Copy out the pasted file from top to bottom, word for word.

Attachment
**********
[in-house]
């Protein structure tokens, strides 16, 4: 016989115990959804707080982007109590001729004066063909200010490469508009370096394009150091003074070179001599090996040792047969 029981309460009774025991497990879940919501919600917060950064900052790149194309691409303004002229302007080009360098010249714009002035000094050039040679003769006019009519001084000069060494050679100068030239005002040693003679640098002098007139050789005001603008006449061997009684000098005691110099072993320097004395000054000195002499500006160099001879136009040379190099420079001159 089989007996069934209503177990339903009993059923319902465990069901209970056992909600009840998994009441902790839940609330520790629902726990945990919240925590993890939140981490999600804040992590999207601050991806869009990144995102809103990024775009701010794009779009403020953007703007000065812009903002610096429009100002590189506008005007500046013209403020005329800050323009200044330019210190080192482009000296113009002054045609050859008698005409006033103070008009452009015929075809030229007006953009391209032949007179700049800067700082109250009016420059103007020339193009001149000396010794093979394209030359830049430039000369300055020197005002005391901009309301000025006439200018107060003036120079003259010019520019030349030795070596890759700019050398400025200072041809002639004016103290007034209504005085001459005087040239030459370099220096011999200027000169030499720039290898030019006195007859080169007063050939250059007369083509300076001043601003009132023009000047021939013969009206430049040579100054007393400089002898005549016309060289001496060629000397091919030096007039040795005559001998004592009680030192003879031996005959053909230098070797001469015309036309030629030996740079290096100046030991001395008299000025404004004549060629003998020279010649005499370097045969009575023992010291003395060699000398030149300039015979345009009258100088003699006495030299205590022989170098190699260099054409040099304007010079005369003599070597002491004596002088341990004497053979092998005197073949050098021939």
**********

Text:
[in-house]
């Protein structure tokens, strides 16, 4: 016989115990959804707080982007109590001729004066063909200010490469508009370096394009150091003074070179001599090996040792047969 029981309460009774025991497990879940919501919600917060950064900052790149194309691409303004002229302007080009360098010249714009002035000094050039040679003769006019009519001084000069060494050679100068030239005002040693003679640098002098007139050789005001603008006449061997009684000098005691110099072993320097004395000054000195002499500006160099001879136009040379190099420079001159 089989007996069934209503177990339903009993059923319902465990069901209970056992909600009840998994009441902790839940609330520790629902726990945990919240925590993890939140981490999600804040992590999207601050991806869009990144995102809103990024775009701010794009779009403020953007703007000065812009903002610096429009100002590189506008005007500046013209403020005329800050323009200044330019210190080192482009000296113009002054045609050859008698005409006033103070008009452009015929075809030229007006953009391209032949007179700049800067700082109250009016420059103007020339193009001149000396010794093979394209030359830049430039000369300055020197005002005391901009309301000025006439200018107060003036120079003259010019520019030349030795070596890759700019050398400025200072041809002639004016103290007034209504005085001459005087040239030459370099220096011999200027000169030499720039290898030019006195007859080169007063050939250059007369083509300076001043601003009132023009000047021939013969009206430049040579100054007393400089002898005549016309060289001496060629000397091919030096007039040795005559001998004592009680030192003879031996005959053909230098070797001469015309036309030629030996740079290096100046030991001395008299000025404004004549060629003998020279010649005499370097045969009575023992010291003395060699000398030149300039015979345009009258100088003699006495030299205590022989170098190699260099054409040099304007010079005369003599070597002491004596002088341990004497053979092998005197073949050098021939």